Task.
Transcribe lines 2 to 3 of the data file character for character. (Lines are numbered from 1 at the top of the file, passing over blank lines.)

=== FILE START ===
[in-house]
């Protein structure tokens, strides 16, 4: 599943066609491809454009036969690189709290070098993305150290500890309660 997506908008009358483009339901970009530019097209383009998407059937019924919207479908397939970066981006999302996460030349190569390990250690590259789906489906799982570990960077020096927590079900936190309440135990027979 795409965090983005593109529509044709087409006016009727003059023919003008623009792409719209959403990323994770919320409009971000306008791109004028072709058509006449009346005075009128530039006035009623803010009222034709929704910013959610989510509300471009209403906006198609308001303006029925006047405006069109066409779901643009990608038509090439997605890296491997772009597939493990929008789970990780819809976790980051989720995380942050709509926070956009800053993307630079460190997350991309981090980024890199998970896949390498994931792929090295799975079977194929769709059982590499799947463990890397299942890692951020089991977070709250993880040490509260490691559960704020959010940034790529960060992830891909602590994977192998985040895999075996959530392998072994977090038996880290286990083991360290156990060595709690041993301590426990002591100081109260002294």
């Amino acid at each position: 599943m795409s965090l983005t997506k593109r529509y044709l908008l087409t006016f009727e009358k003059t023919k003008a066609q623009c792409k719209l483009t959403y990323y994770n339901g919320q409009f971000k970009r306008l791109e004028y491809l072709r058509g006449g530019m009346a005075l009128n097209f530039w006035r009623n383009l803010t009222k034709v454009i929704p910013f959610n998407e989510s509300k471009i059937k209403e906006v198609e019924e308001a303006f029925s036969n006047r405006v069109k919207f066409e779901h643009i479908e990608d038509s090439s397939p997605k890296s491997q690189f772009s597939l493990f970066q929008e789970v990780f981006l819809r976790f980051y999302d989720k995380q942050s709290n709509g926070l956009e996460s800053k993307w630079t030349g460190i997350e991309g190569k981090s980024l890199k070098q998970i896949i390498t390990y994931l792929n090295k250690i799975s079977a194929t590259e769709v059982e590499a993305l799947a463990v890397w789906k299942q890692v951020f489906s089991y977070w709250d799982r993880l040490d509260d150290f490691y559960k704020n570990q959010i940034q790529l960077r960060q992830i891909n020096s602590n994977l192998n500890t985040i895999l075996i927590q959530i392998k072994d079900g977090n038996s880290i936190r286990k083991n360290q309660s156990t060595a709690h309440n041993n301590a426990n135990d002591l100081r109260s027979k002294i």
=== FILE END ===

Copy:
């Protein structure tokens, strides 16, 4: 599943066609491809454009036969690189709290070098993305150290500890309660 997506908008009358483009339901970009530019097209383009998407059937019924919207479908397939970066981006999302996460030349190569390990250690590259789906489906799982570990960077020096927590079900936190309440135990027979 795409965090983005593109529509044709087409006016009727003059023919003008623009792409719209959403990323994770919320409009971000306008791109004028072709058509006449009346005075009128530039006035009623803010009222034709929704910013959610989510509300471009209403906006198609308001303006029925006047405006069109066409779901643009990608038509090439997605890296491997772009597939493990929008789970990780819809976790980051989720995380942050709509926070956009800053993307630079460190997350991309981090980024890199998970896949390498994931792929090295799975079977194929769709059982590499799947463990890397299942890692951020089991977070709250993880040490509260490691559960704020959010940034790529960060992830891909602590994977192998985040895999075996959530392998072994977090038996880290286990083991360290156990060595709690041993301590426990002591100081109260002294």
């Amino acid at each position: 599943m795409s965090l983005t997506k593109r529509y044709l908008l087409t006016f009727e009358k003059t023919k003008a066609q623009c792409k719209l483009t959403y990323y994770n339901g919320q409009f971000k970009r306008l791109e004028y491809l072709r058509g006449g530019m009346a005075l009128n097209f530039w006035r009623n383009l803010t009222k034709v454009i929704p910013f959610n998407e989510s509300k471009i059937k209403e906006v198609e019924e308001a303006f029925s036969n006047r405006v069109k919207f066409e779901h643009i479908e990608d038509s090439s397939p997605k890296s491997q690189f772009s597939l493990f970066q929008e789970v990780f981006l819809r976790f980051y999302d989720k995380q942050s709290n709509g926070l956009e996460s800053k993307w630079t030349g460190i997350e991309g190569k981090s980024l890199k070098q998970i896949i390498t390990y994931l792929n090295k250690i799975s079977a194929t590259e769709v059982e590499a993305l799947a463990v890397w789906k299942q890692v951020f489906s089991y977070w709250d799982r993880l040490d509260d150290f490691y559960k704020n570990q959010i940034q790529l960077r960060q992830i891909n020096s602590n994977l192998n500890t985040i895999l075996i927590q959530i392998k072994d079900g977090n038996s880290i936190r286990k083991n360290q309660s156990t060595a709690h309440n041993n301590a426990n135990d002591l100081r109260s027979k002294i």